October 18th, 2012 | 5 Comments
I’ll admit that I didn’t really care all that much when Wizards of the Coast announced the 5th edition of the Dungeons & Dragons game back in January of this year. I’d already fallen in love with other systems (especially the new World of Darkness), and D&D just didn’t really do it for me anymore. I don’t dislike the game (except for 4th edition which felt like a glorified tabletop miniatures wargame to me) and I understand that Dungeons & Dragons is the “face” of role playing, both for the business side of things as well as those outside the hobby. Dungeons & Dragons is also considered by many, including myself, to be the “gateway” to role playing games, thanks to the organized play programs Wizards runs. However, if D&D Next turns out to be a miss for Hasbro there’s a big fear that the game will disappear, taking away the best known (possibly only known) face of role playing games to those outside the hobby. For that reason alone I really want the next edition of D&D to be a resounding success. But I almost certainly won’t be buying any of the new books when they come out some time in 2014.
I’ve been following the development of D&D Next, both by reading the designers’ blogs and articles on the Wizards site and by downloading the playtest packets as they come out. As someone who (like every other gamer) has dreams of one day working in the gaming industry, I’m curious to see the mechanics of the new edition and the thought process that went into creating them. From the beginning, Mike Mearls, Rodney Thompson, and the other people in charge of D&D Next have stated repeatedly that they wanted the “story” and “narrative” elements of the game to be just as important as the mechanical ones. This is, after all, a role playing game. Story should be an important, if not the most important thing, otherwise you’re just playing a miniatures game (and I already play Warmachine and Hordes). I believed them at first, but as time went on and they used the phrases more and more frequently (and in contexts that didn’t seem to make much sense) I started to get the impression that they didn’t really know what those words meant. As of last week however, I fully believe that “story” and “narration” are simply buzz words with little meaning to the designers at Wizards, thrown around willy-nilly so that players like myself (who enjoy the narrative aspect of roleplaying games more than the other elements) will feel like we have a reason to stay interested in the D&D Next playtest process.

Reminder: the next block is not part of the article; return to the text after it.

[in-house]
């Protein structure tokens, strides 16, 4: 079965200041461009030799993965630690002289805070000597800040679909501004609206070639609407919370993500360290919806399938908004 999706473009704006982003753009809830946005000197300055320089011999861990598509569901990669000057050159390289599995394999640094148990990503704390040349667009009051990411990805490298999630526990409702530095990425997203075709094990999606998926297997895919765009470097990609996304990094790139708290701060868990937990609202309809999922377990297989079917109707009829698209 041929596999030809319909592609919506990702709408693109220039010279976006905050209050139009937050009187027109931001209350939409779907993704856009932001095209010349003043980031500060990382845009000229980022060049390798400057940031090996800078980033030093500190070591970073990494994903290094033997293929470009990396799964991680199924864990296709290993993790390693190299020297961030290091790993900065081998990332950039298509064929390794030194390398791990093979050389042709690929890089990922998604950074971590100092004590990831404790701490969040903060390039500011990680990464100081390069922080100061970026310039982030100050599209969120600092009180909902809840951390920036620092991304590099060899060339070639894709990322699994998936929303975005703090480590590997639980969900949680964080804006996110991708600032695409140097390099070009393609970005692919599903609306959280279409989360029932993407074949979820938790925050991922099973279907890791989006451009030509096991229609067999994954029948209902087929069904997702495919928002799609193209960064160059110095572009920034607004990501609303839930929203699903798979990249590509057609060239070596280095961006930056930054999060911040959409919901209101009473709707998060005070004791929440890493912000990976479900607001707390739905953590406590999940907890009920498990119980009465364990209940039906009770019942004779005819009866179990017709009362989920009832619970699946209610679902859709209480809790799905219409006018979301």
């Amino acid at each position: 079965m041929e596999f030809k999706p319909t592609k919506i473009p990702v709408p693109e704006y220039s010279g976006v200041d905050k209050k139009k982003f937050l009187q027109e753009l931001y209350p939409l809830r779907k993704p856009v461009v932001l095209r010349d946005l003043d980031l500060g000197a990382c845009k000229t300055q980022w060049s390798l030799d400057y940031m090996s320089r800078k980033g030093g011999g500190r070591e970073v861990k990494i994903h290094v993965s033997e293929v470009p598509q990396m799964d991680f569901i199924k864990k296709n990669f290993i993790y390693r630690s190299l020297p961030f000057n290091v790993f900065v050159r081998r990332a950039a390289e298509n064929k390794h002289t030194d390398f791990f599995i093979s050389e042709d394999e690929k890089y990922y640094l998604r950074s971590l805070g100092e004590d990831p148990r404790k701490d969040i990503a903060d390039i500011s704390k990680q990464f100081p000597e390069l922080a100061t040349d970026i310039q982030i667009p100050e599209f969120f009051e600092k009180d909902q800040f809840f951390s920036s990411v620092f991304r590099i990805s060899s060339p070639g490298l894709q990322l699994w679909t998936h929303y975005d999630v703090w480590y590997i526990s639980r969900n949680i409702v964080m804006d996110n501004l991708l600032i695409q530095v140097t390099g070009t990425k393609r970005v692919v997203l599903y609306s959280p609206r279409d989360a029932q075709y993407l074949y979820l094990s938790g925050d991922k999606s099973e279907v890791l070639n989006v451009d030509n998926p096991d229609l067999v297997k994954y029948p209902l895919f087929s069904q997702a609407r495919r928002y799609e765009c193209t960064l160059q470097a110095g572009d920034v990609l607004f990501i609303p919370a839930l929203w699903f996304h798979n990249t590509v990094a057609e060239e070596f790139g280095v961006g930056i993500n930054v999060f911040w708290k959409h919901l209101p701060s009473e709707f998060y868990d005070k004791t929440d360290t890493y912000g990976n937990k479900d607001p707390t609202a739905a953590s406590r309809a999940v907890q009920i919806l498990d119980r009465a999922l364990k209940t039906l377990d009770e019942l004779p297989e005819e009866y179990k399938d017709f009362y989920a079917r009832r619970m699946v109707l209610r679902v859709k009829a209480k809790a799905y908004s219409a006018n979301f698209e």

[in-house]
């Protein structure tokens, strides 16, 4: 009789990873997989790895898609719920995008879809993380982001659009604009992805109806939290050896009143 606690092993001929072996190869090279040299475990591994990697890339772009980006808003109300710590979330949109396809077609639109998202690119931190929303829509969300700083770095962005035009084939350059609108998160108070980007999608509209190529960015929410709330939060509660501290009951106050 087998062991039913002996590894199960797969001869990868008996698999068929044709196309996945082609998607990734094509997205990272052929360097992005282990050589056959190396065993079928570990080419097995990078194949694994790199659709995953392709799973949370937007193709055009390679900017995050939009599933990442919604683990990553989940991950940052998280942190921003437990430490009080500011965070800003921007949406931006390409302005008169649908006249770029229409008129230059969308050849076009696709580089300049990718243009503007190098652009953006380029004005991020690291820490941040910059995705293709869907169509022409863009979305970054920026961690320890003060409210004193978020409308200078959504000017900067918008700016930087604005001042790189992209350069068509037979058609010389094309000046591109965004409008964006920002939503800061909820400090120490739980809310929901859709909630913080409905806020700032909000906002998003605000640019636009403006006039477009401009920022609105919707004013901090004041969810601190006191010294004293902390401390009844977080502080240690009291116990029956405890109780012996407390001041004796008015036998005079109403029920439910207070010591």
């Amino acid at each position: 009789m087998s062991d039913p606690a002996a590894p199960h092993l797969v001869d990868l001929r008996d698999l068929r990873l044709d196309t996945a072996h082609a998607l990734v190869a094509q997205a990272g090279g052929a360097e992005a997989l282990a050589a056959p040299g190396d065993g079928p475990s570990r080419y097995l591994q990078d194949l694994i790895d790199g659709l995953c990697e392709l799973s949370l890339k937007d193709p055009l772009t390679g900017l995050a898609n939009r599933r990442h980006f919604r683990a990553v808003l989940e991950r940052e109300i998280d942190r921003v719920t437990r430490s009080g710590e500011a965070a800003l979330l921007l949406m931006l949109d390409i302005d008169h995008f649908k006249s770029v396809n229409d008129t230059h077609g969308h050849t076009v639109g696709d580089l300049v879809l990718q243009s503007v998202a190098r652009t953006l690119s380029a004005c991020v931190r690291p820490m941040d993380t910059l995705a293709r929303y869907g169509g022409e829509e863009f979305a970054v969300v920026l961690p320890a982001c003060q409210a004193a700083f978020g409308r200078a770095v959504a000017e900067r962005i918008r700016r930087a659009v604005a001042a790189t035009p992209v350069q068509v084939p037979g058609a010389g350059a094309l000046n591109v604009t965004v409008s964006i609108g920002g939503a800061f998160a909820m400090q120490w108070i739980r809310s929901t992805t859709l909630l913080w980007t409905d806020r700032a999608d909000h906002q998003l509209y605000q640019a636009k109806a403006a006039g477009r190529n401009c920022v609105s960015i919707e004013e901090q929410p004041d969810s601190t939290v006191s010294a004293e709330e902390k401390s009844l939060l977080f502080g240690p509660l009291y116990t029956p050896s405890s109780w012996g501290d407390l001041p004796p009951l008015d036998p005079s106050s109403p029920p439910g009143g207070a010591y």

So what exactly lead me to this harsh conclusion? It was the new magic item document in the latest playtest packet released earlier this month pushed me over the edge. There were three points where the Wizards guys could’ve put their money where their mouth was and backed up that statement of wanting story to be just as important as mechanics. But they didn’t. Allow me to elaborate.
“Loot Drop” Tables
In his October 10th Legends & Lore article, Mike Mearls states that the goal for magic items in D&D Next is to make their discovery interesting.
“Our overall goal for magic items is to make finding them interesting and exciting. Magic items—aside from simple items like potions—should make everyone at the table sit up and take notice. We do not want magic items to feel mundane or dull.”
This goal is stated again in the second paragraph of the first page of the magic item document.
“Every adventure holds the promise—but not a guarantee—of finding one or more magic items, and part of the fun of exploring a dungeon is the thrill of unearthing a unique item found nowhere else.”
Yet on the very next page we’re given three d100 random item tables detailing what rarity and how many magic items (if any) should be found after encounters of various difficulties. Yes, the document states that these tables are meant to be guidelines and that the DM can add or withhold items as they see fit. Yes, there is a chance the die roll will result in no magic items being awarded after an encounter. Yes, we’re told that we can use these tables after every encounter or pre-roll before a session and lump the results of several encounters together into one “mega-hoard” guarded by a dragon or other fearsome beastie. Oh the flexibility!
Com on guys. The fact that these “loot drop” tables exist at all runs counter to the stated idea of magic items being special and unique. The game, and the designers, assume that for any given encounter there is a set chance of finding a set number of magic items after an encounter of a set difficulty. How is that not the very definition of mundane and routine? You’ve reduced the discovery of magic items down to a set percentage. If I’d studied more math in university I could break down those percentages for you, but I’m an art guy. Anyway, I get it. You wanted to give DMs some sense of what kind and how many magic items to hand out as an encounter reward. I’m not totally adverse to using random tables to spark ideas – sometimes the best ideas come from chucking a bunch of elements at the wall and then playing connect the dots between the ones that stick. But there isn’t any mention of how to craft a story around the discovery of magic items in the magic item document. A small section on that would have been nice. A paragraph at least, or even just a sentence. But no. It’s purely mechanics.